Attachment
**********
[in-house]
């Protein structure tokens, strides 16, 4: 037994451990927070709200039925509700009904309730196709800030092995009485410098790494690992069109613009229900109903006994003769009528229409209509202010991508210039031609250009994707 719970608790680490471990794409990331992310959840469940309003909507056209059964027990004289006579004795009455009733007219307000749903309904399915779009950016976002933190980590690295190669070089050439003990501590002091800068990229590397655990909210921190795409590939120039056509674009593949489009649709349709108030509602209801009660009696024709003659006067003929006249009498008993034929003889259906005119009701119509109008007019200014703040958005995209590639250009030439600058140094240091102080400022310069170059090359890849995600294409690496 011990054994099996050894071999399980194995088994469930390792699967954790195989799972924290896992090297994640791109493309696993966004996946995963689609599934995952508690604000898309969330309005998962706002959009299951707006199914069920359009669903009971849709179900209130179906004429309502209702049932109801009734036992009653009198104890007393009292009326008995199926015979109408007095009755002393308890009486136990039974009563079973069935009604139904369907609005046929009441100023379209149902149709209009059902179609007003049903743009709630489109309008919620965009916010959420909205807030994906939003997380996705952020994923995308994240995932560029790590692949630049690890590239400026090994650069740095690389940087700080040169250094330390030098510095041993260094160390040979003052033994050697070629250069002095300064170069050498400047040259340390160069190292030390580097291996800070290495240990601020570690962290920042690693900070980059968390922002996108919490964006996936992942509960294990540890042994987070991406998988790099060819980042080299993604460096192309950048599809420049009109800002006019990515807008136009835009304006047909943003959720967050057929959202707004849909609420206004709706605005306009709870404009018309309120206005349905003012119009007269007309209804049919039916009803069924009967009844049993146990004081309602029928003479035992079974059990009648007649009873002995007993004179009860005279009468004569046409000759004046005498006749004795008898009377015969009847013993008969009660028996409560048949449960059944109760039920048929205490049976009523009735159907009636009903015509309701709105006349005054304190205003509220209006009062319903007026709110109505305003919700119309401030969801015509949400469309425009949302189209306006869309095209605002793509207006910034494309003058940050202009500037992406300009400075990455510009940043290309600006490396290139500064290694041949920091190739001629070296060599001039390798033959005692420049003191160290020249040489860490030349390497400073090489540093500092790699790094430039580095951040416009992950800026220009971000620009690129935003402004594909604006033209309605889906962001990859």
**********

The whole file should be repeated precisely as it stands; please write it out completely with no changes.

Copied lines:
[in-house]
């Protein structure tokens, strides 16, 4: 037994451990927070709200039925509700009904309730196709800030092995009485410098790494690992069109613009229900109903006994003769009528229409209509202010991508210039031609250009994707 719970608790680490471990794409990331992310959840469940309003909507056209059964027990004289006579004795009455009733007219307000749903309904399915779009950016976002933190980590690295190669070089050439003990501590002091800068990229590397655990909210921190795409590939120039056509674009593949489009649709349709108030509602209801009660009696024709003659006067003929006249009498008993034929003889259906005119009701119509109008007019200014703040958005995209590639250009030439600058140094240091102080400022310069170059090359890849995600294409690496 011990054994099996050894071999399980194995088994469930390792699967954790195989799972924290896992090297994640791109493309696993966004996946995963689609599934995952508690604000898309969330309005998962706002959009299951707006199914069920359009669903009971849709179900209130179906004429309502209702049932109801009734036992009653009198104890007393009292009326008995199926015979109408007095009755002393308890009486136990039974009563079973069935009604139904369907609005046929009441100023379209149902149709209009059902179609007003049903743009709630489109309008919620965009916010959420909205807030994906939003997380996705952020994923995308994240995932560029790590692949630049690890590239400026090994650069740095690389940087700080040169250094330390030098510095041993260094160390040979003052033994050697070629250069002095300064170069050498400047040259340390160069190292030390580097291996800070290495240990601020570690962290920042690693900070980059968390922002996108919490964006996936992942509960294990540890042994987070991406998988790099060819980042080299993604460096192309950048599809420049009109800002006019990515807008136009835009304006047909943003959720967050057929959202707004849909609420206004709706605005306009709870404009018309309120206005349905003012119009007269007309209804049919039916009803069924009967009844049993146990004081309602029928003479035992079974059990009648007649009873002995007993004179009860005279009468004569046409000759004046005498006749004795008898009377015969009847013993008969009660028996409560048949449960059944109760039920048929205490049976009523009735159907009636009903015509309701709105006349005054304190205003509220209006009062319903007026709110109505305003919700119309401030969801015509949400469309425009949302189209306006869309095209605002793509207006910034494309003058940050202009500037992406300009400075990455510009940043290309600006490396290139500064290694041949920091190739001629070296060599001039390798033959005692420049003191160290020249040489860490030349390497400073090489540093500092790699790094430039580095951040416009992950800026220009971000620009690129935003402004594909604006033209309605889906962001990859």